Murphy vs. Ciattarelli: N.J. governor’s race still too close to call

A person wearing an eagle on the back of their hoodie watches the incoming results for New Jersey at the election night party for Republican gubernatorial candidate Jack Ciattarelli, held at the Bridgewater Marriott hotel in Bridgewater, N.J., Tuesday, Nov. 2, 2021

A person wearing an eagle on the back of their hoodie watches the incoming results for New Jersey at the election night party for Republican gubernatorial candidate Jack Ciattarelli, held at the Bridgewater Marriott hotel in Bridgewater, N.J., Tuesday, Nov. 2, 2021. (Stefan Jeremiah/AP Photo)

The race for New Jersey governor is still too close to call, with Republican challenger Jack Ciattarelli holding a narrow lead over incumbent Democratic Gov. Phil Murphy.

The closeness of the race energized Republicans in the Garden State, while dashing the hopes of progressives that Murphy would become the first Democrat to win reelection in 44 years.

As of 1 a.m. Wednesday, Ciattarelli and Murphy were neck and neck, with Ciattarelli leading by a razor thin margin of less than 1% with more than 90% of precincts reporting. Early results showed strong turnout among Republicans in strongholds like Ocean and Monmouth counties, while heavily Democratic areas like Essex and Burlington counties were slower to report. The counting of mail-in ballots across the state also lengthened the process.

Increasingly enthusiastic supporters at Ciattarelli’s campaign headquarters in Bridgewater settled in for a long wait for the final results, while the mood at Murphy’s campaign outpost in Asbury Park had become decidedly muted as the night wore on, with many supporters beginning to leave.

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Many still packed in near the front of the stage when Murphy came out to address the dwindling crowd after midnight.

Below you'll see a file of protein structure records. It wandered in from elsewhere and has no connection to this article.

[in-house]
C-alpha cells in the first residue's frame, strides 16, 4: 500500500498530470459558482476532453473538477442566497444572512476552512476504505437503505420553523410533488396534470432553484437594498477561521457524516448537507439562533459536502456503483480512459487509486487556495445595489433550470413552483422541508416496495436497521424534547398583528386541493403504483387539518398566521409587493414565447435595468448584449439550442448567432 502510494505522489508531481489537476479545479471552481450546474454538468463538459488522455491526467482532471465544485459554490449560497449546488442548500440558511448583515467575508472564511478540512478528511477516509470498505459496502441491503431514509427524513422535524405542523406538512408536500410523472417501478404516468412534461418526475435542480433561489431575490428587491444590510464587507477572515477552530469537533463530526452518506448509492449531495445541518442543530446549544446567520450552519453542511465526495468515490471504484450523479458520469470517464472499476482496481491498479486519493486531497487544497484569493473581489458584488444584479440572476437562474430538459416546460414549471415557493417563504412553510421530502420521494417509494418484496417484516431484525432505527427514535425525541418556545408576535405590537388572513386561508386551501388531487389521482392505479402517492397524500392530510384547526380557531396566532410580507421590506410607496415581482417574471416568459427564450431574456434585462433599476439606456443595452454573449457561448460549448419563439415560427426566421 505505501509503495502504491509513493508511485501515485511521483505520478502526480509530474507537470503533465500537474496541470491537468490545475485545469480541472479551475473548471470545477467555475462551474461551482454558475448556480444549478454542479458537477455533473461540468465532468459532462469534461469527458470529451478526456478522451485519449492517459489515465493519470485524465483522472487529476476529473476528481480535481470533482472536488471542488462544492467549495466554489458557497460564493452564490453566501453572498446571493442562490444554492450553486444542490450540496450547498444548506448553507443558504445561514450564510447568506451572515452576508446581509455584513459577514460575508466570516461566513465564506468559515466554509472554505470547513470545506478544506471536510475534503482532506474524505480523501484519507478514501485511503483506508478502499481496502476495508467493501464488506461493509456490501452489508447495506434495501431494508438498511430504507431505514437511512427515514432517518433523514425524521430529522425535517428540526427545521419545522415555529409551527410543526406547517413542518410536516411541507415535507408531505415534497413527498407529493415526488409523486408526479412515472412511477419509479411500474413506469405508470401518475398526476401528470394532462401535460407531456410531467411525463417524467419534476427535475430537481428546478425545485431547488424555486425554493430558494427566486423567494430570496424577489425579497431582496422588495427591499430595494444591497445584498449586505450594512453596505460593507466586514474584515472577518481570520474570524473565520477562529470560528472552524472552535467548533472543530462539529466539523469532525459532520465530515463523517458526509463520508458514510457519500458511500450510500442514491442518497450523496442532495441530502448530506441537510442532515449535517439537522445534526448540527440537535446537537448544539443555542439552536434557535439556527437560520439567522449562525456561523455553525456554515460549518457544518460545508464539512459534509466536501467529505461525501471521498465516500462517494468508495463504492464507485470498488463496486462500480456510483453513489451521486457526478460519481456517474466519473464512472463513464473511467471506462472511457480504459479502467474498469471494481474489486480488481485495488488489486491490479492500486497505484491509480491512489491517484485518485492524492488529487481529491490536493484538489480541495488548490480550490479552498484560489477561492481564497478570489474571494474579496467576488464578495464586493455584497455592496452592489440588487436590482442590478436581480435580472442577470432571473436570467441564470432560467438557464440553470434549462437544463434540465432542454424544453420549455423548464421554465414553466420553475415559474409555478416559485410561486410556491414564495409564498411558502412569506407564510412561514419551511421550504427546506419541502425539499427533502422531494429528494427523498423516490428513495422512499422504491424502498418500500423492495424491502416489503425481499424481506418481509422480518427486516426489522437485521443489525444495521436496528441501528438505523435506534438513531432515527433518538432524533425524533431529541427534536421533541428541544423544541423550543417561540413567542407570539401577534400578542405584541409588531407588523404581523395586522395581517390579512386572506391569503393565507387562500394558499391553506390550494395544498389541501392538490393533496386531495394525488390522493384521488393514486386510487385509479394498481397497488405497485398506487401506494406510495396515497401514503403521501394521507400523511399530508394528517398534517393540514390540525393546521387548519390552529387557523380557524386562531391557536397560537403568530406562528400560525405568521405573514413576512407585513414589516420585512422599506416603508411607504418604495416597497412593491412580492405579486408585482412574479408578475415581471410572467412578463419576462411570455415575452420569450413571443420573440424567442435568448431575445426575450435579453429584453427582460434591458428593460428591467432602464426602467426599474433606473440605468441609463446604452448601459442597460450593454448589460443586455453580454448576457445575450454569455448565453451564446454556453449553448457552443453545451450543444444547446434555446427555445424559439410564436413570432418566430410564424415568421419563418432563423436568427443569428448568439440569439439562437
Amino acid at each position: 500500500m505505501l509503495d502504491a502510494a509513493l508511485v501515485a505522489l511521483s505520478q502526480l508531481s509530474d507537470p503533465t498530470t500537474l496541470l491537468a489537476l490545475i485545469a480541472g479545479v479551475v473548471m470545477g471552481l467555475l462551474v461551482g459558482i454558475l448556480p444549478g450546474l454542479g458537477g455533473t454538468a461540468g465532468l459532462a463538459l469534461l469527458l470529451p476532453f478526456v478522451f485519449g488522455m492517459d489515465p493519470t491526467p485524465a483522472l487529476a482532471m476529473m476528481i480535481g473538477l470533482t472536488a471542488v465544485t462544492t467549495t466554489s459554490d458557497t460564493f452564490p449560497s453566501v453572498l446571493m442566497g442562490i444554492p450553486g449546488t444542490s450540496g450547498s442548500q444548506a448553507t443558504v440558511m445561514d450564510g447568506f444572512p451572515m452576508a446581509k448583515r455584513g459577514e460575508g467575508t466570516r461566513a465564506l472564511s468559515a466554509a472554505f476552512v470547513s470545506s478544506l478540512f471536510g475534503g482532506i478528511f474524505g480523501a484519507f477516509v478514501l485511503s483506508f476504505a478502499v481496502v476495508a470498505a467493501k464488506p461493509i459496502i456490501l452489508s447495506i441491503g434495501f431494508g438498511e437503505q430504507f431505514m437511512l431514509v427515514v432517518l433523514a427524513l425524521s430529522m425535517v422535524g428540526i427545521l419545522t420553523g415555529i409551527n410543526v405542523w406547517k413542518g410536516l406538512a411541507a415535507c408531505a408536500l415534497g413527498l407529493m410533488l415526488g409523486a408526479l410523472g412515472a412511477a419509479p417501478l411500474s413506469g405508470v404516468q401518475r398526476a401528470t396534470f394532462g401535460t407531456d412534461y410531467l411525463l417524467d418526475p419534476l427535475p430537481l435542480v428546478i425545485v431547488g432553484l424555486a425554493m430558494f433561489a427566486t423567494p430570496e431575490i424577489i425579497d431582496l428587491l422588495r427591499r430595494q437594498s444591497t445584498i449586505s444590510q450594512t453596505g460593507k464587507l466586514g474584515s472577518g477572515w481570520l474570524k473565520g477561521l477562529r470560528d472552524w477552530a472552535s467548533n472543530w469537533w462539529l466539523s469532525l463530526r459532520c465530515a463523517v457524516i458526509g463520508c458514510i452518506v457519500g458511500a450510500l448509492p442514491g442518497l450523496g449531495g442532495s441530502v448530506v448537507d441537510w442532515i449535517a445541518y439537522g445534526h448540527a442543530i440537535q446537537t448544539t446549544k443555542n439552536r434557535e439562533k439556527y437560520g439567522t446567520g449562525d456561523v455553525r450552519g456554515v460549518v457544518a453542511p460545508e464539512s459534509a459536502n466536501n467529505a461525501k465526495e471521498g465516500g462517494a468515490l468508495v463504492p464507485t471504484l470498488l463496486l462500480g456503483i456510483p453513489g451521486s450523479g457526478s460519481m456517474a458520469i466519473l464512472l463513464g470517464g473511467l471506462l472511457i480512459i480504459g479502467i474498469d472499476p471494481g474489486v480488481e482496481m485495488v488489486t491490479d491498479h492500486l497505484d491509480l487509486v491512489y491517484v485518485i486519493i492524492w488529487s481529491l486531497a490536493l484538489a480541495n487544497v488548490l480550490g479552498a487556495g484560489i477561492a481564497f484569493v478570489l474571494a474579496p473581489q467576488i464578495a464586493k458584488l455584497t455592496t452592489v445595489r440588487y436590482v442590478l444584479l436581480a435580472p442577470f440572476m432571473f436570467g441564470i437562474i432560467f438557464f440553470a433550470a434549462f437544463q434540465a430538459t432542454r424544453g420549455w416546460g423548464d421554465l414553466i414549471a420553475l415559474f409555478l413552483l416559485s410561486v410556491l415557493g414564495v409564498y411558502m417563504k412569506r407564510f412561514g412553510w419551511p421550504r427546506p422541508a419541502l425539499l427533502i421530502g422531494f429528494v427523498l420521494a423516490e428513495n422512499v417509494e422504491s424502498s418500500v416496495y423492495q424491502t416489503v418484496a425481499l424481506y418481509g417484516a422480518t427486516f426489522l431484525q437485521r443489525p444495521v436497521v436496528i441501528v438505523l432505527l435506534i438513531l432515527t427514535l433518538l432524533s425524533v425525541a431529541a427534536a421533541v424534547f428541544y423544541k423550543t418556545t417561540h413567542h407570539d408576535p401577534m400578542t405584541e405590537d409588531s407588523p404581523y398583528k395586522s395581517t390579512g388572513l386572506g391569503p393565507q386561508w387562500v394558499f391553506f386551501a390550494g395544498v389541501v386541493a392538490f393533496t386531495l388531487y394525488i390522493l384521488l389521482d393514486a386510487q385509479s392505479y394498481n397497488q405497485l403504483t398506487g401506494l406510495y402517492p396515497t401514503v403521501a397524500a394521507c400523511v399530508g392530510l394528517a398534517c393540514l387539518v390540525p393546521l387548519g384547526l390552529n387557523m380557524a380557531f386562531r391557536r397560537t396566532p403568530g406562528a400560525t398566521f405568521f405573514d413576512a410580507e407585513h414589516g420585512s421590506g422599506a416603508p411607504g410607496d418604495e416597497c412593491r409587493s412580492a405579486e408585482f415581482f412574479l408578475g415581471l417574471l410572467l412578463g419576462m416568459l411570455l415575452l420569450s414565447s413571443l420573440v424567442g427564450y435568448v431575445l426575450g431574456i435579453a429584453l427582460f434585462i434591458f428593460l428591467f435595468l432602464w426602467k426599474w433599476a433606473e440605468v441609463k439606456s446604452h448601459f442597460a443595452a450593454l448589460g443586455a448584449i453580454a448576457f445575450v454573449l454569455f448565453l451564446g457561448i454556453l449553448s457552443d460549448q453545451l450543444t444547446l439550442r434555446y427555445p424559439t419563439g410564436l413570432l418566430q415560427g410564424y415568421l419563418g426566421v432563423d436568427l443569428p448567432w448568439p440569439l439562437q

“We’re going to wait for every vote to be counted and that’s how our democracy works,” Murphy said.

Ciattarelli spoke to his crowd of supporters around the same time.

“We’ve got to have time to make sure every legal vote is counted,” Ciattarelli said, “And I’m confident that when they are, I can stand before you and not say we’re winning. I can stand before you and say, ‘We’ve won!’”

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Both candidates acknowledged there would be a long wait for final results, with Ciattarelli signaling he would not immediately accept a narrow defeat if the tide turns.

“We’ve already got to go in and begin the planning for what needs to be done to make sure that we can declare this victory, so you can watch us closely over the next week or so in order to certify this great win,” he said.

This is one of two closely watched governor’s races, along with Virginia, widely seen as a bellwether for how voters are feeling in the first major statewide races since President Joe Biden’s election in 2020.

Technical issues with New Jersey’s new e-poll books resulted in long lines and reports of voters leaving some locations without being able to cast ballots during the day. That prompted the ACLU of New Jersey and the state’s League of Women Voters to file a last-minute lawsuit seeking to keep the polls open until 9:30 p.m. A Mercer County Superior Court judge ultimately denied their request.

The race also marked the first time New Jersey voters could cast their ballots in person early, under a new law signed by Murphy in March.

The coronavirus was a major issue for New Jersey voters and most approved of the Murphy administration’s handling of the pandemic.

On the trail, Ciattarelli was outspoken against Murphy’s mask mandates in public schools and vaccination requirements for teachers and staff, and hammered Murphy over the COVID-19 deaths of 8,000 people in the state’s long-term care facilities, as well as the treatment of women in his administration and first gubernatorial campaign. Murphy and Ciattarelli also sparred over issues such as systemic racism, property taxes, and funding for education.

In the days leading up to the general election, polls showed a tightening race, with Murphy leading Ciattarelli within 10 points. Murphy had spent the final days campaigning with major Democratic Party figures from former President Barack Obama to U.S. Senator Bernie Sanders, in hopes of becoming the first incumbent Democratic governor to win reelection since Brendan Byrne in 1977.

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